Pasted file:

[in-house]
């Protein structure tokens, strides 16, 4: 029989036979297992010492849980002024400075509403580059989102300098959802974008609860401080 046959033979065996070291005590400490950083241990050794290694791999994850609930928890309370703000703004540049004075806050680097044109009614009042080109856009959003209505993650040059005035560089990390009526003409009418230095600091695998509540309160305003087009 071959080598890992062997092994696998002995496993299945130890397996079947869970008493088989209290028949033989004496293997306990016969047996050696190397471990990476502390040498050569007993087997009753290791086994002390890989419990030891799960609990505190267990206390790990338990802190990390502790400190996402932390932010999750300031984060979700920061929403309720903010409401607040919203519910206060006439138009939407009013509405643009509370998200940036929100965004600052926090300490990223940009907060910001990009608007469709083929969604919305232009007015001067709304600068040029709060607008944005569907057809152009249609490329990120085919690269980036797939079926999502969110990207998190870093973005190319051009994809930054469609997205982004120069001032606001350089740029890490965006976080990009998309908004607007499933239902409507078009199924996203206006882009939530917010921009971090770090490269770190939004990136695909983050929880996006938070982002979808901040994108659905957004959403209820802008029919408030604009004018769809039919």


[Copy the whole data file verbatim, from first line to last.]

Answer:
[in-house]
């Protein structure tokens, strides 16, 4: 029989036979297992010492849980002024400075509403580059989102300098959802974008609860401080 046959033979065996070291005590400490950083241990050794290694791999994850609930928890309370703000703004540049004075806050680097044109009614009042080109856009959003209505993650040059005035560089990390009526003409009418230095600091695998509540309160305003087009 071959080598890992062997092994696998002995496993299945130890397996079947869970008493088989209290028949033989004496293997306990016969047996050696190397471990990476502390040498050569007993087997009753290791086994002390890989419990030891799960609990505190267990206390790990338990802190990390502790400190996402932390932010999750300031984060979700920061929403309720903010409401607040919203519910206060006439138009939407009013509405643009509370998200940036929100965004600052926090300490990223940009907060910001990009608007469709083929969604919305232009007015001067709304600068040029709060607008944005569907057809152009249609490329990120085919690269980036797939079926999502969110990207998190870093973005190319051009994809930054469609997205982004120069001032606001350089740029890490965006976080990009998309908004607007499933239902409507078009199924996203206006882009939530917010921009971090770090490269770190939004990136695909983050929880996006938070982002979808901040994108659905957004959403209820802008029919408030604009004018769809039919």